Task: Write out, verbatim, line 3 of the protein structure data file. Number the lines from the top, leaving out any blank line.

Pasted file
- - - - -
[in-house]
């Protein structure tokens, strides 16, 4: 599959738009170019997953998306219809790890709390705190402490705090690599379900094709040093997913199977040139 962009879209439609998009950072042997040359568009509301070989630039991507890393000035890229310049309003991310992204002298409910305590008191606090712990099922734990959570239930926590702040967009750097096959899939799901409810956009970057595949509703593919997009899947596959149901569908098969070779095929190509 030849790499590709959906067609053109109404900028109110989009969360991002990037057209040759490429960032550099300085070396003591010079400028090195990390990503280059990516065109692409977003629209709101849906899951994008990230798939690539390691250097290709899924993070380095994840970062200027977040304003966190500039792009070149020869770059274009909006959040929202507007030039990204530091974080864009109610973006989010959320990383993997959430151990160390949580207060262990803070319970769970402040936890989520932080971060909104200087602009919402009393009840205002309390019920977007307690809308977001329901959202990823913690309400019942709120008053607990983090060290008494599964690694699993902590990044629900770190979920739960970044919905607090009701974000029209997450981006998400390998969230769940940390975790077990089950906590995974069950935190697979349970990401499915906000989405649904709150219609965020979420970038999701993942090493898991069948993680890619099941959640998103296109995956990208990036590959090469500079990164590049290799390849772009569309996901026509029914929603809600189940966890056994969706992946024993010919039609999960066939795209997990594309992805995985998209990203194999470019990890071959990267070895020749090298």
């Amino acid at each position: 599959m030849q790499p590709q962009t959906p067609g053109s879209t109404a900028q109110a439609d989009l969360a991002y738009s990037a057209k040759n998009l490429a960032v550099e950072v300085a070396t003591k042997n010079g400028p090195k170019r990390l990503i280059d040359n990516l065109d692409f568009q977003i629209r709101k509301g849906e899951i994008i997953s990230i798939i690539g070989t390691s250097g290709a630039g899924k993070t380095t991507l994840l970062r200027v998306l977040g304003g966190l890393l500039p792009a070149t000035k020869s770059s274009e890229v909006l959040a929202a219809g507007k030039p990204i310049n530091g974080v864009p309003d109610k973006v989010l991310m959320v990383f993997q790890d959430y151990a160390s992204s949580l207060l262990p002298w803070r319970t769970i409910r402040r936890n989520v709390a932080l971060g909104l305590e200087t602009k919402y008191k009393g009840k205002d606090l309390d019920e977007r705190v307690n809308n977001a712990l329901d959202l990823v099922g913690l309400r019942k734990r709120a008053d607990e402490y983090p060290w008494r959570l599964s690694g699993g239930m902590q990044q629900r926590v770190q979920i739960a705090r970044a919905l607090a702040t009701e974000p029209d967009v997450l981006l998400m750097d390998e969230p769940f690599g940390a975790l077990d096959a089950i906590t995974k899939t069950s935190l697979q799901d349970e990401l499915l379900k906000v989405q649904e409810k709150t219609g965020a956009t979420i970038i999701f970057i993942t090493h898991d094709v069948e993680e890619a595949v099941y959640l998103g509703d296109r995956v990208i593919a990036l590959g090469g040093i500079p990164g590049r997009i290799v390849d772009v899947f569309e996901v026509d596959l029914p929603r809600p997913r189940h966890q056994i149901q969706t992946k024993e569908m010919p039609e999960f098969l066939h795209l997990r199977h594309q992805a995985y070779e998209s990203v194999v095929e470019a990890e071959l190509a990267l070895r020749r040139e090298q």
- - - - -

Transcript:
């Amino acid at each position: 599959m030849q790499p590709q962009t959906p067609g053109s879209t109404a900028q109110a439609d989009l969360a991002y738009s990037a057209k040759n998009l490429a960032v550099e950072v300085a070396t003591k042997n010079g400028p090195k170019r990390l990503i280059d040359n990516l065109d692409f568009q977003i629209r709101k509301g849906e899951i994008i997953s990230i798939i690539g070989t390691s250097g290709a630039g899924k993070t380095t991507l994840l970062r200027v998306l977040g304003g966190l890393l500039p792009a070149t000035k020869s770059s274009e890229v909006l959040a929202a219809g507007k030039p990204i310049n530091g974080v864009p309003d109610k973006v989010l991310m959320v990383f993997q790890d959430y151990a160390s992204s949580l207060l262990p002298w803070r319970t769970i409910r402040r936890n989520v709390a932080l971060g909104l305590e200087t602009k919402y008191k009393g009840k205002d606090l309390d019920e977007r705190v307690n809308n977001a712990l329901d959202l990823v099922g913690l309400r019942k734990r709120a008053d607990e402490y983090p060290w008494r959570l599964s690694g699993g239930m902590q990044q629900r926590v770190q979920i739960a705090r970044a919905l607090a702040t009701e974000p029209d967009v997450l981006l998400m750097d390998e969230p769940f690599g940390a975790l077990d096959a089950i906590t995974k899939t069950s935190l697979q799901d349970e990401l499915l379900k906000v989405q649904e409810k709150t219609g965020a956009t979420i970038i999701f970057i993942t090493h898991d094709v069948e993680e890619a595949v099941y959640l998103g509703d296109r995956v990208i593919a990036l590959g090469g040093i500079p990164g590049r997009i290799v390849d772009v899947f569309e996901v026509d596959l029914p929603r809600p997913r189940h966890q056994i149901q969706t992946k024993e569908m010919p039609e999960f098969l066939h795209l997990r199977h594309q992805a995985y070779e998209s990203v194999v095929e470019a990890e071959l190509a990267l070895r020749r040139e090298q």